Monday, January 24

The campaign to oust Ramaphosa begins while the head of the party

A campaign has started to oust South African President Cyril Ramaphosa as leader of the ruling party.

Ahead of a conference in December in which party members will vote on senior leadership positions, Tourism Minister Lindiwe Sisulu criticized the nation’s top judges as “mentally colonized” and said it has not been done enough to address the legacies of apartheid, including poverty and territorial inequality.

Read: Sisulu did not criticize the judiciary, he insulted it

Sisulu’s comments position her as the potential leader of a faction of the African National Congress loyal to former President Jacob Zuma. That group has opposed Ramaphosa’s attempts to implement political and economic reforms and crack down on corruption.

The key to Ramaphosa’s drive to renew the party after nine years of scandal under Zuma is respect for the rule of law and rebuilding the institutions that underpin the constitution. Persistent attacks on the judiciary and corruption scandals under Zuma undermined business confidence.

“His statements are dangerous because investors, especially international investors, watch how cabinet ministers defend the rule of law and will not appreciate a minister criticizing the constitution they have sworn to uphold,” Minister of the Presidency Mondli said by phone. Gungubele. “If she doesn’t agree with that now, she can resign.”

Sisulu, who has been a member of parliament since the end of apartheid and has held various ministerial portfolios, has changed allegiances.

In his initial opinion piece, published on January 7 by a media organization aligned with the Zuma faction, he said that “we have legitimized the irregularities under the umbrella of the rule of law” and described the constitution as a “palliative.”

The 67-year-old daughter of Walter Sisulu, a close ally of Nelson Mandela who spent time in prison with him on Robben Island, was Ramaphosa’s running mate at the 2017 party conference, where he narrowly defeated the ex-wife. of Zuma, Nkosazana Dlamini-Zuma. whom the former president had endorsed.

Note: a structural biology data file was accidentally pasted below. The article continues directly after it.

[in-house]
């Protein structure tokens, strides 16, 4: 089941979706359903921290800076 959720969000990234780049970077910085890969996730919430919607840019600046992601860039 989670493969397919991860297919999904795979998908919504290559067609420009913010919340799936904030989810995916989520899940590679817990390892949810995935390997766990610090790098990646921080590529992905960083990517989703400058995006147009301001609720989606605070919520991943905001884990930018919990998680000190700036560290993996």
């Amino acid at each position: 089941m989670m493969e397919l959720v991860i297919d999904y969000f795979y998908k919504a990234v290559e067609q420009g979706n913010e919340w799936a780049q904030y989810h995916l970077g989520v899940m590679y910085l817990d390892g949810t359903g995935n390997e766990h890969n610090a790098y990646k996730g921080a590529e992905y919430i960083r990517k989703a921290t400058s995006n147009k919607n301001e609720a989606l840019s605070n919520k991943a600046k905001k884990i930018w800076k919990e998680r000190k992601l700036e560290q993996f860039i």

corruption charges

Zuma faces a trial on corruption charges linked to a 1990s arms deal and was sentenced last year by the Constitutional Court to 15 months in prison for refusing to testify in a state corruption investigation that, according to the The government saw 500 billion rand ($ 33 ​​billion) stolen during his rule. His imprisonment sparked riots that sparked the worst violence since the end of apartheid, with more than 350 people killed. He is currently appealing an order to return to jail after his medical probation was declared invalid.

While no one has formally announced their intention to run for party chairman in December, Ramaphosa is expected to seek a second term.

Ramaphosa, 69, became president of South Africa in 2018 when the ANC ordered Zuma’s resignation for fear it would cost the party votes. An initial wave of investor enthusiasm, fueled by his promises of reform and corruption, caused the rand to rebound. While that enthusiasm, dubbed Ramaphoria by the media, has cooled, he remains more popular than his party.

Sisulu’s criticism of the judiciary in his first article published on January 7 drew criticism from acting Chief Justice Raymond Zondo, who described the attack as unfounded and “unacceptable.”

“There is no analysis of anything,” Zondo said on January 12. “They are just accusations, insults to the judiciary.”

Zondo spearheaded the more than three-year investigation into state corruption. The first of three reports from the Zondo commission, all expected by the end of February, linked Zuma to widespread corruption in the state revenue service and the national airline. Ramaphosa is expected to announce what action he will take on the commission’s recommendations by June.

Sisulu defended his position in a second article published on January 12.

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